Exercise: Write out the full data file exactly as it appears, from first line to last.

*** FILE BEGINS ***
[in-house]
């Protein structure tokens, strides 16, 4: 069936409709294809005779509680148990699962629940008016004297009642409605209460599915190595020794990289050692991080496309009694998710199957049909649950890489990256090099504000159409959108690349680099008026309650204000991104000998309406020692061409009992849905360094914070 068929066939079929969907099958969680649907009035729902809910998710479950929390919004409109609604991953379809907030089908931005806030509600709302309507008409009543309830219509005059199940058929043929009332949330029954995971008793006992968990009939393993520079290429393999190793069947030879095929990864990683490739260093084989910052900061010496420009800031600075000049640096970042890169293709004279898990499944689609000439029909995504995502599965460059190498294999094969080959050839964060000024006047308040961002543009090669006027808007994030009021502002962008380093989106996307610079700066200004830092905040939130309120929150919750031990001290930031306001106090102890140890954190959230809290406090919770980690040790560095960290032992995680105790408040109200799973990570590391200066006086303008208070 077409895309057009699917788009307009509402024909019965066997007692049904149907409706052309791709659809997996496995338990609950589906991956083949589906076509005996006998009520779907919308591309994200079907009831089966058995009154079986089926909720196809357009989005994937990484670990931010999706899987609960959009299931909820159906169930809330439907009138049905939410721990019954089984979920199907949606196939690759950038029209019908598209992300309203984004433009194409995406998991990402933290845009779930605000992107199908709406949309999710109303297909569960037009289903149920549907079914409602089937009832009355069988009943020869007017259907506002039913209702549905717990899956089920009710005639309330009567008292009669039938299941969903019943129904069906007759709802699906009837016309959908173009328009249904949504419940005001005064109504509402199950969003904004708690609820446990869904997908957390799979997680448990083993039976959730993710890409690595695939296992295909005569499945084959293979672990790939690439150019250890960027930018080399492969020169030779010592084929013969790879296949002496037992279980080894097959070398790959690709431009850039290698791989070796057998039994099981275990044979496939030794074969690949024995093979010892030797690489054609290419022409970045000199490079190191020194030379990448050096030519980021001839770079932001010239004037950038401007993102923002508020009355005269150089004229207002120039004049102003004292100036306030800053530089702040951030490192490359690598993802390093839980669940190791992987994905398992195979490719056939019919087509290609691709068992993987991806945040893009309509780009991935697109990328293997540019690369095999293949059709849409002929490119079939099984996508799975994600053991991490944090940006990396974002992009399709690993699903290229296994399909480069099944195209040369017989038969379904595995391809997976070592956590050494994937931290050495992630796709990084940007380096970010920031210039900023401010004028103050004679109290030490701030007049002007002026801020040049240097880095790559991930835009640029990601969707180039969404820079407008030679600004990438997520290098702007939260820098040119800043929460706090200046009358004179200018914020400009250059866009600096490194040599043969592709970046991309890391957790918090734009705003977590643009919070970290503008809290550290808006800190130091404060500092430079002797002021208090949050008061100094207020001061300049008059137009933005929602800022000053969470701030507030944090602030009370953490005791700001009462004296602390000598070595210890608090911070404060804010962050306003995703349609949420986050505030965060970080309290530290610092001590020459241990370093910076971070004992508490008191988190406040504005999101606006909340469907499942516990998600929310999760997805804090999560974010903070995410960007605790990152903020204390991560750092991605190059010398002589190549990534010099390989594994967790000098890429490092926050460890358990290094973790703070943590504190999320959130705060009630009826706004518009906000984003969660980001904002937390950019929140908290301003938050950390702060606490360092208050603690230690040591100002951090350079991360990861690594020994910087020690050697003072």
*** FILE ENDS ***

[in-house]
């Protein structure tokens, strides 16, 4: 069936409709294809005779509680148990699962629940008016004297009642409605209460599915190595020794990289050692991080496309009694998710199957049909649950890489990256090099504000159409959108690349680099008026309650204000991104000998309406020692061409009992849905360094914070 068929066939079929969907099958969680649907009035729902809910998710479950929390919004409109609604991953379809907030089908931005806030509600709302309507008409009543309830219509005059199940058929043929009332949330029954995971008793006992968990009939393993520079290429393999190793069947030879095929990864990683490739260093084989910052900061010496420009800031600075000049640096970042890169293709004279898990499944689609000439029909995504995502599965460059190498294999094969080959050839964060000024006047308040961002543009090669006027808007994030009021502002962008380093989106996307610079700066200004830092905040939130309120929150919750031990001290930031306001106090102890140890954190959230809290406090919770980690040790560095960290032992995680105790408040109200799973990570590391200066006086303008208070 077409895309057009699917788009307009509402024909019965066997007692049904149907409706052309791709659809997996496995338990609950589906991956083949589906076509005996006998009520779907919308591309994200079907009831089966058995009154079986089926909720196809357009989005994937990484670990931010999706899987609960959009299931909820159906169930809330439907009138049905939410721990019954089984979920199907949606196939690759950038029209019908598209992300309203984004433009194409995406998991990402933290845009779930605000992107199908709406949309999710109303297909569960037009289903149920549907079914409602089937009832009355069988009943020869007017259907506002039913209702549905717990899956089920009710005639309330009567008292009669039938299941969903019943129904069906007759709802699906009837016309959908173009328009249904949504419940005001005064109504509402199950969003904004708690609820446990869904997908957390799979997680448990083993039976959730993710890409690595695939296992295909005569499945084959293979672990790939690439150019250890960027930018080399492969020169030779010592084929013969790879296949002496037992279980080894097959070398790959690709431009850039290698791989070796057998039994099981275990044979496939030794074969690949024995093979010892030797690489054609290419022409970045000199490079190191020194030379990448050096030519980021001839770079932001010239004037950038401007993102923002508020009355005269150089004229207002120039004049102003004292100036306030800053530089702040951030490192490359690598993802390093839980669940190791992987994905398992195979490719056939019919087509290609691709068992993987991806945040893009309509780009991935697109990328293997540019690369095999293949059709849409002929490119079939099984996508799975994600053991991490944090940006990396974002992009399709690993699903290229296994399909480069099944195209040369017989038969379904595995391809997976070592956590050494994937931290050495992630796709990084940007380096970010920031210039900023401010004028103050004679109290030490701030007049002007002026801020040049240097880095790559991930835009640029990601969707180039969404820079407008030679600004990438997520290098702007939260820098040119800043929460706090200046009358004179200018914020400009250059866009600096490194040599043969592709970046991309890391957790918090734009705003977590643009919070970290503008809290550290808006800190130091404060500092430079002797002021208090949050008061100094207020001061300049008059137009933005929602800022000053969470701030507030944090602030009370953490005791700001009462004296602390000598070595210890608090911070404060804010962050306003995703349609949420986050505030965060970080309290530290610092001590020459241990370093910076971070004992508490008191988190406040504005999101606006909340469907499942516990998600929310999760997805804090999560974010903070995410960007605790990152903020204390991560750092991605190059010398002589190549990534010099390989594994967790000098890429490092926050460890358990290094973790703070943590504190999320959130705060009630009826706004518009906000984003969660980001904002937390950019929140908290301003938050950390702060606490360092208050603690230690040591100002951090350079991360990861690594020994910087020690050697003072």